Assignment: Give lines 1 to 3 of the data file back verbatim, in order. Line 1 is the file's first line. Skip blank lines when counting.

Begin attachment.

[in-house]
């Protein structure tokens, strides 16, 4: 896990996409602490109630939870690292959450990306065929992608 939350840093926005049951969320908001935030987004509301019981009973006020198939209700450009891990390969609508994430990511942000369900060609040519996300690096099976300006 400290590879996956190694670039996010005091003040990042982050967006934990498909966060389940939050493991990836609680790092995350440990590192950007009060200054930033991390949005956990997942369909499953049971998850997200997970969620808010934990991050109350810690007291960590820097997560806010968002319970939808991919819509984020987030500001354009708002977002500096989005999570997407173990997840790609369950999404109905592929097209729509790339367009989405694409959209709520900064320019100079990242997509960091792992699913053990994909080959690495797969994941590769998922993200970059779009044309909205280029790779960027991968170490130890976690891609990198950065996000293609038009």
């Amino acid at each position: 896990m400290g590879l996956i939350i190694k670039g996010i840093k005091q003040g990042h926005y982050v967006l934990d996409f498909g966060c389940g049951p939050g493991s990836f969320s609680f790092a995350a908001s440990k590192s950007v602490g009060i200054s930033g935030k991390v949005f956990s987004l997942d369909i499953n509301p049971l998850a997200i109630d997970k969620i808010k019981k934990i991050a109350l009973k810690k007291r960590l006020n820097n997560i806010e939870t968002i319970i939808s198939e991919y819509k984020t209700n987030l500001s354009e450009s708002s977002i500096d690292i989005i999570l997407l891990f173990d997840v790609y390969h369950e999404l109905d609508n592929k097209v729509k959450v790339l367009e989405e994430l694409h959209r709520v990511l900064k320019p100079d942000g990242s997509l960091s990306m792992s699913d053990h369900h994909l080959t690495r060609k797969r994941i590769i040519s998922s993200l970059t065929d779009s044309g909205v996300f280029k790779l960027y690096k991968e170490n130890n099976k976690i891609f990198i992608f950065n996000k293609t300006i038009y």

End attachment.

[in-house]
């Protein structure tokens, strides 16, 4: 896990996409602490109630939870690292959450990306065929992608 939350840093926005049951969320908001935030987004509301019981009973006020198939209700450009891990390969609508994430990511942000369900060609040519996300690096099976300006 400290590879996956190694670039996010005091003040990042982050967006934990498909966060389940939050493991990836609680790092995350440990590192950007009060200054930033991390949005956990997942369909499953049971998850997200997970969620808010934990991050109350810690007291960590820097997560806010968002319970939808991919819509984020987030500001354009708002977002500096989005999570997407173990997840790609369950999404109905592929097209729509790339367009989405694409959209709520900064320019100079990242997509960091792992699913053990994909080959690495797969994941590769998922993200970059779009044309909205280029790779960027991968170490130890976690891609990198950065996000293609038009």
């Amino acid at each position: 896990m400290g590879l996956i939350i190694k670039g996010i840093k005091q003040g990042h926005y982050v967006l934990d996409f498909g966060c389940g049951p939050g493991s990836f969320s609680f790092a995350a908001s440990k590192s950007v602490g009060i200054s930033g935030k991390v949005f956990s987004l997942d369909i499953n509301p049971l998850a997200i109630d997970k969620i808010k019981k934990i991050a109350l009973k810690k007291r960590l006020n820097n997560i806010e939870t968002i319970i939808s198939e991919y819509k984020t209700n987030l500001s354009e450009s708002s977002i500096d690292i989005i999570l997407l891990f173990d997840v790609y390969h369950e999404l109905d609508n592929k097209v729509k959450v790339l367009e989405e994430l694409h959209r709520v990511l900064k320019p100079d942000g990242s997509l960091s990306m792992s699913d053990h369900h994909l080959t690495r060609k797969r994941i590769i040519s998922s993200l970059t065929d779009s044309g909205v996300f280029k790779l960027y690096k991968e170490n130890n099976k976690i891609f990198i992608f950065n996000k293609t300006i038009y």